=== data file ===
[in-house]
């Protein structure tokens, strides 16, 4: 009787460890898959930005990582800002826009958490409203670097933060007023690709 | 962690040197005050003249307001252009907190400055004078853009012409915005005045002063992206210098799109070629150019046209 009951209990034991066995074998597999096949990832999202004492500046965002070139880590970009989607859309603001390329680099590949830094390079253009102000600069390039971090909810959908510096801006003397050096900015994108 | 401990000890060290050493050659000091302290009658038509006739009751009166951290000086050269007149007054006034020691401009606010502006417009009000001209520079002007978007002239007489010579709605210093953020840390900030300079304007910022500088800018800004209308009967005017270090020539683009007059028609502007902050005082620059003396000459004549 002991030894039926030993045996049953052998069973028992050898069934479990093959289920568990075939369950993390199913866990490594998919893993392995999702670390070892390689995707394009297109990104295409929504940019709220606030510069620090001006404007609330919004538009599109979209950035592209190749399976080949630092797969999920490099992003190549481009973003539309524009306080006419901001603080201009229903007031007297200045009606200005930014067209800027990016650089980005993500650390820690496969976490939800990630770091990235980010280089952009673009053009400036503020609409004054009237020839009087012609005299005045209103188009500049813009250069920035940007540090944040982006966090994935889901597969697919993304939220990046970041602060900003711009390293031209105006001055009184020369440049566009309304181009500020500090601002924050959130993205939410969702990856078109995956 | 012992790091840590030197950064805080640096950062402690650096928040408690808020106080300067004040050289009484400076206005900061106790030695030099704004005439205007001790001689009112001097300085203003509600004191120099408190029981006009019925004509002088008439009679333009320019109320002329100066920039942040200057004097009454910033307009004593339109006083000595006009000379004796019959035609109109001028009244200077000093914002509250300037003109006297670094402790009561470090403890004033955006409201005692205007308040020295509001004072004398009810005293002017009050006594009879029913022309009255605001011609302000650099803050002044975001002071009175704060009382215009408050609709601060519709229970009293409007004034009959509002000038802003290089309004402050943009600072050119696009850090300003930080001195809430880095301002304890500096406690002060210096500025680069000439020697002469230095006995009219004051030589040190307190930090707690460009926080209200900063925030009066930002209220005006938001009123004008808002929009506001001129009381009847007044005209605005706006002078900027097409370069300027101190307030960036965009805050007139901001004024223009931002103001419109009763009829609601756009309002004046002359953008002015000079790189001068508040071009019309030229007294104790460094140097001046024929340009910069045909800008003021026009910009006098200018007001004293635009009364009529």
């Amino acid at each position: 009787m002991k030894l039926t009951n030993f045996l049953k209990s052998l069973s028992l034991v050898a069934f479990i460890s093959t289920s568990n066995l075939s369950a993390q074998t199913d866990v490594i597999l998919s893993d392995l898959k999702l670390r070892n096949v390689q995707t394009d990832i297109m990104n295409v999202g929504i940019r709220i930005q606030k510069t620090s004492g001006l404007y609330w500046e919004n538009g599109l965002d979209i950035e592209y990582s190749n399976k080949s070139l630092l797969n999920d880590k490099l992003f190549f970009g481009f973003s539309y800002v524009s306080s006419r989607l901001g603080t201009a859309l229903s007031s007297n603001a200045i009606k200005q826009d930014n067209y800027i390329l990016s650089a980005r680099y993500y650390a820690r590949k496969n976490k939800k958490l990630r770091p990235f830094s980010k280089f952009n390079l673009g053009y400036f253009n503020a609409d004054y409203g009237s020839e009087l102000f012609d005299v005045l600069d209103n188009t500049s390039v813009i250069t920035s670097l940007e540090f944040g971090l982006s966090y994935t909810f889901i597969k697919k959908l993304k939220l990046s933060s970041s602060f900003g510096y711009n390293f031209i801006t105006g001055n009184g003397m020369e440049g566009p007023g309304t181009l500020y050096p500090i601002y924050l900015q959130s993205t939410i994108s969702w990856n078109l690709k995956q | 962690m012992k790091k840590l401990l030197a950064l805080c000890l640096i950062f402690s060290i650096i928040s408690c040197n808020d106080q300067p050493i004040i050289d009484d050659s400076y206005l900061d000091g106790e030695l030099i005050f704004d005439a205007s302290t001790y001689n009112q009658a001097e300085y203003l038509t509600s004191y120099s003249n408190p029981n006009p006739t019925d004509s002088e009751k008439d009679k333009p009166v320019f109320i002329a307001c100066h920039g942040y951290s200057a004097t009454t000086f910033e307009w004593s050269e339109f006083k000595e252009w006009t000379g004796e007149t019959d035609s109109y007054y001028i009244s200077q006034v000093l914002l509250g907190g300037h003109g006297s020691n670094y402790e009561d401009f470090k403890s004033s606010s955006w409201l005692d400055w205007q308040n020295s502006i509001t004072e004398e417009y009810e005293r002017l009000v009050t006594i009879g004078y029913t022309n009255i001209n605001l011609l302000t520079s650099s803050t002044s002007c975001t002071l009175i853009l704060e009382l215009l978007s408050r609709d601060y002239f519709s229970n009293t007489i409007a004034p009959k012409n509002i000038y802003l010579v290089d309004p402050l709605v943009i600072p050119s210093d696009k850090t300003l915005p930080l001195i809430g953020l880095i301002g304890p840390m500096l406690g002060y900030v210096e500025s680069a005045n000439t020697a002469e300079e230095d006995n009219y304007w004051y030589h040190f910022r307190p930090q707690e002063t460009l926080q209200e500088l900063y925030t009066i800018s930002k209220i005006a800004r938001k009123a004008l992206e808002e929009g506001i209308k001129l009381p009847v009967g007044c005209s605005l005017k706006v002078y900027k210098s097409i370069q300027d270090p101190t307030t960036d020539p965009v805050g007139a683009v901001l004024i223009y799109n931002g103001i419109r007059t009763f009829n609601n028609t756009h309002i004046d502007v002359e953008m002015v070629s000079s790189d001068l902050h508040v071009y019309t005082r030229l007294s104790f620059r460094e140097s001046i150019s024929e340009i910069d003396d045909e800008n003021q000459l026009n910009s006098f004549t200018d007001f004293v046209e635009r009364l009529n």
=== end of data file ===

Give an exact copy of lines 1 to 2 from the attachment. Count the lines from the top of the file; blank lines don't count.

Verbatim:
[in-house]
């Protein structure tokens, strides 16, 4: 009787460890898959930005990582800002826009958490409203670097933060007023690709 | 962690040197005050003249307001252009907190400055004078853009012409915005005045002063992206210098799109070629150019046209 009951209990034991066995074998597999096949990832999202004492500046965002070139880590970009989607859309603001390329680099590949830094390079253009102000600069390039971090909810959908510096801006003397050096900015994108 | 401990000890060290050493050659000091302290009658038509006739009751009166951290000086050269007149007054006034020691401009606010502006417009009000001209520079002007978007002239007489010579709605210093953020840390900030300079304007910022500088800018800004209308009967005017270090020539683009007059028609502007902050005082620059003396000459004549 002991030894039926030993045996049953052998069973028992050898069934479990093959289920568990075939369950993390199913866990490594998919893993392995999702670390070892390689995707394009297109990104295409929504940019709220606030510069620090001006404007609330919004538009599109979209950035592209190749399976080949630092797969999920490099992003190549481009973003539309524009306080006419901001603080201009229903007031007297200045009606200005930014067209800027990016650089980005993500650390820690496969976490939800990630770091990235980010280089952009673009053009400036503020609409004054009237020839009087012609005299005045209103188009500049813009250069920035940007540090944040982006966090994935889901597969697919993304939220990046970041602060900003711009390293031209105006001055009184020369440049566009309304181009500020500090601002924050959130993205939410969702990856078109995956 | 012992790091840590030197950064805080640096950062402690650096928040408690808020106080300067004040050289009484400076206005900061106790030695030099704004005439205007001790001689009112001097300085203003509600004191120099408190029981006009019925004509002088008439009679333009320019109320002329100066920039942040200057004097009454910033307009004593339109006083000595006009000379004796019959035609109109001028009244200077000093914002509250300037003109006297670094402790009561470090403890004033955006409201005692205007308040020295509001004072004398009810005293002017009050006594009879029913022309009255605001011609302000650099803050002044975001002071009175704060009382215009408050609709601060519709229970009293409007004034009959509002000038802003290089309004402050943009600072050119696009850090300003930080001195809430880095301002304890500096406690002060210096500025680069000439020697002469230095006995009219004051030589040190307190930090707690460009926080209200900063925030009066930002209220005006938001009123004008808002929009506001001129009381009847007044005209605005706006002078900027097409370069300027101190307030960036965009805050007139901001004024223009931002103001419109009763009829609601756009309002004046002359953008002015000079790189001068508040071009019309030229007294104790460094140097001046024929340009910069045909800008003021026009910009006098200018007001004293635009009364009529």